It's not everyday a Hall-of-Fame Grandmaster and instructor of Karate and Kobudo is considered as a Top Scientist. That's right, it just never happens! Well, almost never. But, why a top scientist? Is karate now a science?

Soke Hausel, an Arizona martial arts instructor, is also a Hall-of-Fame geologist as well as a Hall-of-Fame Martial Arts Instructor. Combining these skills helps him select rocks for his students. No, he doesn't try to convert them to rockhounds, instead he teaches them a little about the toughness of various rocks so they can break them with their hands (and sometimes with their heads). For instance, a friable sandstone is the easiest to break (but will leave grains of sand stuck in your head or hand) and along with this type of sandstone, there are shales that are relatively easy to break - but he tells his students to avoid shale simply because it often breaks with a conchoidal fracture similar to glass and potentially can severely cut the student. But if you are from certain parts of Canada or Colorado, you may be stuck with oil shale. It smells, but what the heck!

Then there are other rocks. Soke Hausel likes to break limestone, recrystallized or lithified sandstone, dolomite or quartzite as these provide excellent resistance. Limestone is basically mother nature's concrete. But in the Phoenix Valley in Arizona, such rocks are not easy to come by because of all of the past volcanism. The valley is filled with rocks like rhyolite, andesite and basalt. Some of these are very, very hard. For instance, rhyolite is the fine-grained equivalent of granite - and we all know how hard granite is.

After working at the Wyoming Geological Survey and the University of Wyoming as a research geologist, consulting geologist and martial arts instructor, Soke Hausel got to know a lot of difficult rocks. For instance, he mapped more than 1,000 km2 of complex Precambrian terrain covered with metamorphic rocks: metamorphic rocks, like volcanic or igneous rocks, are very, very uncooperative. He doesn't recommend schist or gneiss as they have a fabric, much like plywood that will tend to resist breaking. And Wyoming - the Jade State, of course has some jade deposits - don't even consider jade - it is one tough gemstone.

Governor Mike Sullivan congratulates Soke Hausel
Soke Hausel is also an author and wrote many books and papers on geology and rocks. So, if you want more information, have a look at some of his books. And if you decide to try breaking rocks with your hands or head - remember, you should have professional training first - by someone who has done this before, otherwise you will break your hand - rocks do not cooperate like boards.

Finally, back to the Top Scientists. In a letter from Nicholas Law, Director General with the International Biographical Centre, Cambridge, England to Soke Hausel, he writes: "You are to be congratulated. As a noted and eminent professional in the field of science you have now been considered and nominated for recognition by the IBC. Of the many thousands of biographies from a wide variety of sources investigated by the research and editorial departments of IBC, a select few are those of individuals who, in our belief, have made a significant enough contributions in their field to engender influence on a local national or international basis. Ratification of your nomination by the Awards board is now complete and it is therefore my great honour to name you as a member of the IBC Top 100 Scientists - 2016. As a holder of this distinction ....."

So what makes Soke Hausel unique as a scientist - all of the gemstone, gold, mineral and rock discoveries. These can only be matched by a handful of people in history. But will he accept this award? Probably not. "It is always nice to be recognize for my work, but I don't need awards anymore - I have plenty buried in my closet".  "When I left the University of Wyoming, I also dumped a bunch of them on a shelf, as there were too many to transport to Arizona".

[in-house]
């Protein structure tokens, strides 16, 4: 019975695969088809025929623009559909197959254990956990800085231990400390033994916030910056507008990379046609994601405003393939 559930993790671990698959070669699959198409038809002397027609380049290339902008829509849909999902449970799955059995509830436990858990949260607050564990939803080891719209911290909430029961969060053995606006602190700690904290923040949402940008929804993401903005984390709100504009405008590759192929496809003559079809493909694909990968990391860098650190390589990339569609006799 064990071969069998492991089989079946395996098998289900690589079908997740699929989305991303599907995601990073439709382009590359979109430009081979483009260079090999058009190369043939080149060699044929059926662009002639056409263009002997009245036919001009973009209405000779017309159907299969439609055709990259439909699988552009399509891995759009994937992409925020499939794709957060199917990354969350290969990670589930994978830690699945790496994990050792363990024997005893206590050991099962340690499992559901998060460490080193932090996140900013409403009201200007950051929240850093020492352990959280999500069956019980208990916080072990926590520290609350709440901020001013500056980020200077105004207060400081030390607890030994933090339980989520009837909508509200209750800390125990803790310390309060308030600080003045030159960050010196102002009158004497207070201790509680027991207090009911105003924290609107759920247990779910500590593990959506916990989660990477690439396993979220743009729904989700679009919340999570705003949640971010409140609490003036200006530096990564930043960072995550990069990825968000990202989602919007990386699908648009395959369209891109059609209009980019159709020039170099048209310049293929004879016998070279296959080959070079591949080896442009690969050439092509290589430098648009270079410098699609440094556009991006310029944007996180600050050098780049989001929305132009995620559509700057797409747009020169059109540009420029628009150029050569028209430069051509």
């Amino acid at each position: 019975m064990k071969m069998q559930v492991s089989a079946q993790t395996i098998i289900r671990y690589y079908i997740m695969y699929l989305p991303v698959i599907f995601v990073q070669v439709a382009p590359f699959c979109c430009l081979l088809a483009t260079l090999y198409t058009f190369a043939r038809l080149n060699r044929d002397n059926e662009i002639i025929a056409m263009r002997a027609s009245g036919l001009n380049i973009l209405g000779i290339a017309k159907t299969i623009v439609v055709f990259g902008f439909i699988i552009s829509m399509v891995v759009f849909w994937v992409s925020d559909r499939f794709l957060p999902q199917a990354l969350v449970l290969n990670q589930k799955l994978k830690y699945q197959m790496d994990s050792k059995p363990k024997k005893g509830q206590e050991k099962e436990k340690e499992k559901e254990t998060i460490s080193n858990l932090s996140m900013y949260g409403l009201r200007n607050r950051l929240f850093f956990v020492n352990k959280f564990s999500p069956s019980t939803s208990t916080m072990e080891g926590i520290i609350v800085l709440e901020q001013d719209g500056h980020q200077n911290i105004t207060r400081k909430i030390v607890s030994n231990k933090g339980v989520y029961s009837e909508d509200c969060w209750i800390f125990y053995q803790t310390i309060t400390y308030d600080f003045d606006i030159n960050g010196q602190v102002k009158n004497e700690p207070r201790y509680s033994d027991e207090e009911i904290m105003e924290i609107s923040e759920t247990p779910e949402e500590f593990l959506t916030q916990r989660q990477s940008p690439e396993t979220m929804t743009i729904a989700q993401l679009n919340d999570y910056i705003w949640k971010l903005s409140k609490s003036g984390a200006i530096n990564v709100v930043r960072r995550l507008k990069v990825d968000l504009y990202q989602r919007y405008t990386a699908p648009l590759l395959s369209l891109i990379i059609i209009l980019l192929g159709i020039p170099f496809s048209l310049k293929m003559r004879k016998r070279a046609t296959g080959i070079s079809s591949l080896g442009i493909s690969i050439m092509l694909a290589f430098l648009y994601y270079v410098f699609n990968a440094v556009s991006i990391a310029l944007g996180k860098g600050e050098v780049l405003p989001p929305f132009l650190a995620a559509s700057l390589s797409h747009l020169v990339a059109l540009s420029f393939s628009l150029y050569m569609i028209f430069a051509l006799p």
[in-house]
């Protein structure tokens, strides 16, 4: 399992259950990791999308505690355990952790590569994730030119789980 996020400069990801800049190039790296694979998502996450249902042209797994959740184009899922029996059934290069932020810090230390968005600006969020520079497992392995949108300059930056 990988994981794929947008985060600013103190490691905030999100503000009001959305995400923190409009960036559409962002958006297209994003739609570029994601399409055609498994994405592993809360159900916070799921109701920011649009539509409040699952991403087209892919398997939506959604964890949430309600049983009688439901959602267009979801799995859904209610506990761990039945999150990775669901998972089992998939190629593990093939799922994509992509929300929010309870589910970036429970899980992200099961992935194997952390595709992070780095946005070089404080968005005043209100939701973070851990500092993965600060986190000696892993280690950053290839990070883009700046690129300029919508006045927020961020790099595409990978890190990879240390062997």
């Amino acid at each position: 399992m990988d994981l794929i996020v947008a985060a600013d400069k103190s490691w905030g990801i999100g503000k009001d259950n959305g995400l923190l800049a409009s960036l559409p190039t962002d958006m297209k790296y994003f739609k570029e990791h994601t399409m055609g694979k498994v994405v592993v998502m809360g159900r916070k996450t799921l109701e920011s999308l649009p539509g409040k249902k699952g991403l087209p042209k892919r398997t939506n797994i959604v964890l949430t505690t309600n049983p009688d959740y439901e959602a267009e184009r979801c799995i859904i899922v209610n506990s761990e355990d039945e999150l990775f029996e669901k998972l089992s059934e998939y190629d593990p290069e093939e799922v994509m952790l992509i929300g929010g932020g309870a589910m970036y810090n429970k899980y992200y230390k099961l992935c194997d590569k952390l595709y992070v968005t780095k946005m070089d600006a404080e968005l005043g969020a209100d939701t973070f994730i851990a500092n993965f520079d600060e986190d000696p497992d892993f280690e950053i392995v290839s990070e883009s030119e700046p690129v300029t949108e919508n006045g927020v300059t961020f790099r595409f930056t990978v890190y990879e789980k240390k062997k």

One of the greatest achievements - discovery of a
giant, world-class gold deposit

Soke Hausel inducted into two Halls of Fame at the same time - one for geology, the other for martial arts.

Saturday, May 28, 2016

Valley University Professor Receives Martial Arts Promotion

Dr. Neal Adam promoted to shichidan (7th degree black belt) 
by Soke Hausel. Few martial arts sensei are as
creative and dedicated as Kyoshi Adam. We all have a great
time training with him at the Arizona Hombu.
On Thursday, May 26th, 2016, Dr. Neal Adam of Phoenix, Arizona was promoted to one of the highest ranking members of Seiyo No Shorin-Ryu Karate Kobudo Kai after demonstrating karate (empty hand) and kobudo (ancient traditional Okinawa weapons) along with developing new bunkai (pragmatic applications) for kata. Dr. Adam was promoted to 7th dan (7th degree black belt) and awarded the honorary title of KyoshiIt is extremely rare for anyone to achieve such a high rank in a traditional martial art. It is estimated that less than 1% of martial artists ever reach such a high level of expertise. In Seiyo Shorin-Ryu it is even more uncommon as less than 0.1% of members have ever been promoted to such a high rank of expertise

Possibly more significant is that only two people: Andy Finley from Casper, Wyoming and Neal Adam from Phoenix, Arizona remain in the running to receive certification for Menkyo Kaiden - a license of total understanding of the Seiyo No Shorin-Ryu Karate Kobudo martial art

Old photo of Dr. Adam at the University of Wyoming. Kneeling on the left. Photo taken about 1990.

Few people are as ethical as Dr. Adam and he is a very important representative of Seiyo No Shorin-Ryu Karate Kobudo Kai. His integrity exudes in martial arts, his daily life, his religion and in his profession as a professor at Grand Canyon University. Soke Hausel, the grandmaster of Seiyo No Shorin-Ryu Karate Kobudo Kai expressed his admiration for Dr. Adam, "I feel lucky to have him as a long time student of mine. He first joined my organization at the University of Wyoming more than 25 years ago while working on a post doc in the UW Agricultural Department.